Bristol: this is an embarrassment, sort it out

Bristol is, I think — and have mentioned here many times — one of the top three least worst cities for cycling in the UK. They understand there that it is the danger and discomfort posed by motor traffic that prevents people from cycling, and it is their steady expansion and improvement to traffic-free routes that enabled a near doubling of cycle modal share for commuting since the 2001 census, to what is, by Britain’s risible standards, a relatively respectable 8%.

And this last week the city invoked jealous looks from the rest of the country on twitter when it opened the consultation on the latest in its long backlog of cycle network infrastructure projects: a proposal for what it describes as a “Dutch-style” bidirectional cycle track alongside a main road and the New Cut of the River Avon a little way south of the city centre. Not because the few hundred metres of cycle track are in themselves all that revolutionary, but because they saw a city quietly getting on with it, happy to replace car parking spaces with cycling infrastructure, and with little of the “Crossrail for bikes”-style hype.

So it should be a subject of great embarrassment for Bristol that at the same time as designing “Dutch-style” cycle tracks that take space from motoring on Clarence Road, it is finalising planning permission for the next Facility Of The Month alongside a big new ringway road — dressed up as a Bus Route — a couple of kilometres to the south.

The latest visuals of the South Bristol Link Road are strong contenders for the most ridiculous artist’s impression of a new road yet — and gosh does that prize have some competition.

_68808465_13.07.16reservedcorridorartisticimpressionfromnewsletter

And amongst the wildflower meadows and sylvan glades of this new paradise, where morning motorists will no doubt be serenaded by songbirds as they speed uninterrupted through the city like they were promised in the car commercials, pedestrians and cyclists will be treated with utterly contemptuous shared pavements.

brt

A nineties throwback, a footway with a white line down it, interrupted by every driveway and sprawling side-road. Straight out of the government’s Manual for Crap Facilities.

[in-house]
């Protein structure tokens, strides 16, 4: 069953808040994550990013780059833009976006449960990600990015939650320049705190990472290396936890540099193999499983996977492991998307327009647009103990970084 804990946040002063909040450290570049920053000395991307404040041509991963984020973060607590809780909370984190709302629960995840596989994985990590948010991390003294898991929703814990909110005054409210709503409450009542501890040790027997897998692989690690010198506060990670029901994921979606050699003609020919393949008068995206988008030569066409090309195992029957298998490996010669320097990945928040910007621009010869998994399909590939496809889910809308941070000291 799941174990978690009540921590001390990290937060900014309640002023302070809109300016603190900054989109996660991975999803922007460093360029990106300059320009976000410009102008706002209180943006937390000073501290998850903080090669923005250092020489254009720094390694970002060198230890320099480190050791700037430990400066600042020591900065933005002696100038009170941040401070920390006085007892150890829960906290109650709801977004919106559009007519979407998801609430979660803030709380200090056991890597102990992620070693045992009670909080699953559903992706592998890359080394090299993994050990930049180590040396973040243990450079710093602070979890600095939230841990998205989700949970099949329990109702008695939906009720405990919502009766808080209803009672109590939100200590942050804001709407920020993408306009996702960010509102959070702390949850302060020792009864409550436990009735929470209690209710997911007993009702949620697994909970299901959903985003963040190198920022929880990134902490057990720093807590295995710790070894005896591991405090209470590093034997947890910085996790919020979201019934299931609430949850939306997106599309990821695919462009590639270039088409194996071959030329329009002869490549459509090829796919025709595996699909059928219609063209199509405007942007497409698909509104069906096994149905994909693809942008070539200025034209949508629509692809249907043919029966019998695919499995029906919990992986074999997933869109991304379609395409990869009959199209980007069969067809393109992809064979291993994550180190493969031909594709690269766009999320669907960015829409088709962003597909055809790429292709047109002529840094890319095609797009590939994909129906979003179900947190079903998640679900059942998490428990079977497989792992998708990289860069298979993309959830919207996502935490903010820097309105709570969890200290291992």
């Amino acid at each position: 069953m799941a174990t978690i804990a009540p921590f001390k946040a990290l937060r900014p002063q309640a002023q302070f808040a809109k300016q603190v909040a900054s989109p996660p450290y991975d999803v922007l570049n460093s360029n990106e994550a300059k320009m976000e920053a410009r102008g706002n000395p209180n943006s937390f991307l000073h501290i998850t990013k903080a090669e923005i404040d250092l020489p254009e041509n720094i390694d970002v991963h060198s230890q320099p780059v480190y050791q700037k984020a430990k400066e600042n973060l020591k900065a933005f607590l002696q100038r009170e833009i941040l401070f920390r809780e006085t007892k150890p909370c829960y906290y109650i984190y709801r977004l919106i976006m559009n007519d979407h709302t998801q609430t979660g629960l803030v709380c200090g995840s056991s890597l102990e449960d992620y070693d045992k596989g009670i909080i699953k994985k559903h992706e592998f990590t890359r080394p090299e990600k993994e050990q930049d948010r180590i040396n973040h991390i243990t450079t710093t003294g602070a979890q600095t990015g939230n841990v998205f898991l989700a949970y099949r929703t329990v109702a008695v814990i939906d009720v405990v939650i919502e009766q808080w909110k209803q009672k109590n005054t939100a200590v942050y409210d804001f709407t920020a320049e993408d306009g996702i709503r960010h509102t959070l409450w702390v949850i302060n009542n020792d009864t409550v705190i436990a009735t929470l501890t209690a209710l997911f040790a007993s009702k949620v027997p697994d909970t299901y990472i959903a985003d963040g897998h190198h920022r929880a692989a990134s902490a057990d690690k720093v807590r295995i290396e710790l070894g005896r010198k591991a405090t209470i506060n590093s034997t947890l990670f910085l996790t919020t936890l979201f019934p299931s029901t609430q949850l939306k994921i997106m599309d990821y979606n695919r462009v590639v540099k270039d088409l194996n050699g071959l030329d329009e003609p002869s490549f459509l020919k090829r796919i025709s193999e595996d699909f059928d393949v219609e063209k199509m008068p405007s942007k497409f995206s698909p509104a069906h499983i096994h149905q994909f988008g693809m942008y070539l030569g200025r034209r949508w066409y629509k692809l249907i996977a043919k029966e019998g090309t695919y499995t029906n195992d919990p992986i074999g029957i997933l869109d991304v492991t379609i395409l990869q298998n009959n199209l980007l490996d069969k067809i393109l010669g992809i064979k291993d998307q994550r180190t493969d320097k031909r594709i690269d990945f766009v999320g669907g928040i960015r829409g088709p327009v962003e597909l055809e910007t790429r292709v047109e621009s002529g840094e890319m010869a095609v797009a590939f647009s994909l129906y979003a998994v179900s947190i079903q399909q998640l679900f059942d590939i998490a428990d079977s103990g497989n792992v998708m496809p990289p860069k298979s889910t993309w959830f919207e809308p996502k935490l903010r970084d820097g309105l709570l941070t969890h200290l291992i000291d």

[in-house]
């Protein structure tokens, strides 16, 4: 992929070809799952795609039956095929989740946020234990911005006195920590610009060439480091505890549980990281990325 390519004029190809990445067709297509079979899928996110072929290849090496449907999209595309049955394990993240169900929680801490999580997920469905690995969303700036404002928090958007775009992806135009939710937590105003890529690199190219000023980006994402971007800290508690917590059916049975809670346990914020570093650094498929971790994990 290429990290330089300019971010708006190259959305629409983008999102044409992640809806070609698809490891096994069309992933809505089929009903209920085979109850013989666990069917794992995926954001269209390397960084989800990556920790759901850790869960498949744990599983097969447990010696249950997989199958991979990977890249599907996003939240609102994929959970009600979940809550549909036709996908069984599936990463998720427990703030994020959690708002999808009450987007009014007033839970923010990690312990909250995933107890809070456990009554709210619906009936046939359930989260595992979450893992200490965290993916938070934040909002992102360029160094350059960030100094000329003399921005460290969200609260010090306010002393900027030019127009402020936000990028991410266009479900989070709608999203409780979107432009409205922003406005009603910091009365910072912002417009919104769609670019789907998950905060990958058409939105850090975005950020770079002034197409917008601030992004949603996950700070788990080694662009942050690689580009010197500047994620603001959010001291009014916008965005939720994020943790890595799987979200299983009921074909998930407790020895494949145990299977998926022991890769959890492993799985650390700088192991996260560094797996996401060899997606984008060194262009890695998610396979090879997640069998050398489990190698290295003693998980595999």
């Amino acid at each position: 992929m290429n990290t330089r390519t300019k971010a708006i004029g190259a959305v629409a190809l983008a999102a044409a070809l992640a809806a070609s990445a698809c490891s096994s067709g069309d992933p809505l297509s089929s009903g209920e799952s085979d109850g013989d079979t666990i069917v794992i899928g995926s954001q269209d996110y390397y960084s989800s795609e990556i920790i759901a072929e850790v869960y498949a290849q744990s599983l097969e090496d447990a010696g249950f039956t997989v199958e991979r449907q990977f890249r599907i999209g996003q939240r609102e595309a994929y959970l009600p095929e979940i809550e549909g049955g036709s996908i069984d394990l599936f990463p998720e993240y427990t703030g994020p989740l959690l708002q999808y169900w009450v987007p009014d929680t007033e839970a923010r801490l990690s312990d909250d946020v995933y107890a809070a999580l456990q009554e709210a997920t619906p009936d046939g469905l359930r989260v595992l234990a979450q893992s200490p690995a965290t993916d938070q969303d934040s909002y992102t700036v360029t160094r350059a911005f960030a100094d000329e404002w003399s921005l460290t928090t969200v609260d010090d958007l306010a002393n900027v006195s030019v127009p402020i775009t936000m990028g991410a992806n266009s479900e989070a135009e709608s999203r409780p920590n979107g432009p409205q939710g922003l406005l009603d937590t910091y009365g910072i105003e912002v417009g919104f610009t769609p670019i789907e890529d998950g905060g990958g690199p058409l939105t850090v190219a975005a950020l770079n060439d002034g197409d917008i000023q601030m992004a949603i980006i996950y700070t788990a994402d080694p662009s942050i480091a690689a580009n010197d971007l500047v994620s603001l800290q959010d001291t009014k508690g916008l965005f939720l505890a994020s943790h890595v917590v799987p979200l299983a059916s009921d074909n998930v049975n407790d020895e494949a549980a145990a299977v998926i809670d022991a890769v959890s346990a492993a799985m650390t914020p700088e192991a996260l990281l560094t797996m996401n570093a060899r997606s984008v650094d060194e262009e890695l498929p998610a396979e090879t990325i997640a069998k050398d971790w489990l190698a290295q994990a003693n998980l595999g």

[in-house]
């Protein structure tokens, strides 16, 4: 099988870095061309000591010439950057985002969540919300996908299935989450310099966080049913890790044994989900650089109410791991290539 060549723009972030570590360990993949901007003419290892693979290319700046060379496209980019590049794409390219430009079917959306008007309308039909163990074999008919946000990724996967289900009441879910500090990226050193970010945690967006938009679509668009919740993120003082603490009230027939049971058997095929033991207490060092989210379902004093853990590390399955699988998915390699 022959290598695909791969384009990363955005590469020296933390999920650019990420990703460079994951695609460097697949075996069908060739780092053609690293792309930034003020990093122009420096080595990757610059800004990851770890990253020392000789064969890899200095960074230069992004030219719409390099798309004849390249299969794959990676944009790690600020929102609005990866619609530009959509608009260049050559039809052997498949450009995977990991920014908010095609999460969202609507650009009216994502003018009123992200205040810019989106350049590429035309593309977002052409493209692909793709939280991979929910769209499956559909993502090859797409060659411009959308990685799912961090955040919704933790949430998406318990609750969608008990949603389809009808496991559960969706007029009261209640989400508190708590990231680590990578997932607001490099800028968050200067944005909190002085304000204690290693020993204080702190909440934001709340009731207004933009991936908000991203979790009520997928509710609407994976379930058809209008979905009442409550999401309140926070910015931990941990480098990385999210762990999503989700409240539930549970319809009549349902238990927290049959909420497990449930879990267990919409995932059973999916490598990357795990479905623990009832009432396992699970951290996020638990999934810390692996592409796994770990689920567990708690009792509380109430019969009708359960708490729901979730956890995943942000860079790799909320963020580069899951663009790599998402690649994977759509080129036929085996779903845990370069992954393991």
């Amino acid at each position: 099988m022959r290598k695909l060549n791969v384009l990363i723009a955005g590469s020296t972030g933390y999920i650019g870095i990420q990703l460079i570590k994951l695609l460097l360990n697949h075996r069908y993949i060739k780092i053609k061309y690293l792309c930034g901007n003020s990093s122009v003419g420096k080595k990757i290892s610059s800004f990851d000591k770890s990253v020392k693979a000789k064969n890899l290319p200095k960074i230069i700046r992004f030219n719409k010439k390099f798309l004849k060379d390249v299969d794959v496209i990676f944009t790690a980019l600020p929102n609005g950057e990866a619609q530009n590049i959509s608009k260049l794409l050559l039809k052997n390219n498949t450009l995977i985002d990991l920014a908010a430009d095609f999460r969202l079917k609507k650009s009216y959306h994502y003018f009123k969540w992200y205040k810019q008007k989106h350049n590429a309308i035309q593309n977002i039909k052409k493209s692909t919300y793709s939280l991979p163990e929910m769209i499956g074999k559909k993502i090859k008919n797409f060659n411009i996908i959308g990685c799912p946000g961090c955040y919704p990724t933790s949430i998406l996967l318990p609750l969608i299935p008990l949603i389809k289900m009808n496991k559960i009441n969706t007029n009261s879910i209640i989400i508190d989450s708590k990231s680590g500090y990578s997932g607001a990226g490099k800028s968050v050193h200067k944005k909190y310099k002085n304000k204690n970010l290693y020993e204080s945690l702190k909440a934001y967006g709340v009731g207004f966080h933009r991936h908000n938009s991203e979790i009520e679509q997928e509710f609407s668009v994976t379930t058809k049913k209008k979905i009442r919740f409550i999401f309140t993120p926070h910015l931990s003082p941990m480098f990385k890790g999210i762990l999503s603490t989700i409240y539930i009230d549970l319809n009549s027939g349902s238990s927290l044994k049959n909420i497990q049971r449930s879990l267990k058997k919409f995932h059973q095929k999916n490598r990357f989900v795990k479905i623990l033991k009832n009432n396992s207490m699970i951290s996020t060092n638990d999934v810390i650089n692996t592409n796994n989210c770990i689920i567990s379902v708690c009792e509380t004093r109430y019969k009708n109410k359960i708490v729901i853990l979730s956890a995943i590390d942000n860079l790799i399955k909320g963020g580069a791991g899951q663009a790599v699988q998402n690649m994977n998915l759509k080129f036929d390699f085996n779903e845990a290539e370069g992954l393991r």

Elsewhere Bristol is learning the lesson that much of its first generation cycle infrastructure — the Railway Path, the quaysides, and many dozens of “fiddly little bits” documented in detail by Sam Saunders — is proving inadequate, victim of the city’s small success, as their insufficient capacity and lack of clarity creates conflict between users. Which is why the city is learning to build “Dutch-style” clear cycle tracks — Clarence Road being the latest of a series.

And it’s why it’s so galling to see a proposal for something not even up to standards of that first generation of infrastructure. A facility that is, at best, worthy of Birmingham or South Gloucestershire.

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5 responses to “Bristol: this is an embarrassment, sort it out

  1. “worthy of Birmingham or South Gloucestershire”

    oh, the sting of shame!

    Good work Joe.

  2. “one of the top three least worst cities for cycling in the UK” Like it :-)

    At very first glance that rapid transit picture doesn’t look too bad, cycle lane and pavement set away from the road, a more reasonable allocation of road space to cars.
    Then I realised there isn’t actually a cycle path on the other side of the road, would like to see two bikes passing without cycling on the pavement. Then what I thought were drive way access (where the cycle lane has priority !!) are actually parking bays, less than one per house hold, because the average car ownership rate is less than one per house hold and dropping thanks to amazing cycle provision. I’m also puzzled as to how bus stops are going to work, I’m going to take a wild guess and say they won’t be taking more space away from the main carriage way.
    I’m also impressed by the massive pedestrian islands, that’ll be fun with a pram, lorry one side, and bus the other.

  3. Seeing only the diagram, one does wonder what they can do better without removing the parking bays on at least on side of the road. :O

  4. It’s nice that all those houses in the diagram have little walls across the front of their garden, to show the impossibility of people using their own property to store their own property.

  5. The parking bays are marked to indicate that the cars are welcome on the pavement, including the green bits.

    How does a cyclist get from the side road to the so-called ‘cyclepath’ (shared use, grrr!) opposite without risking life and limb?

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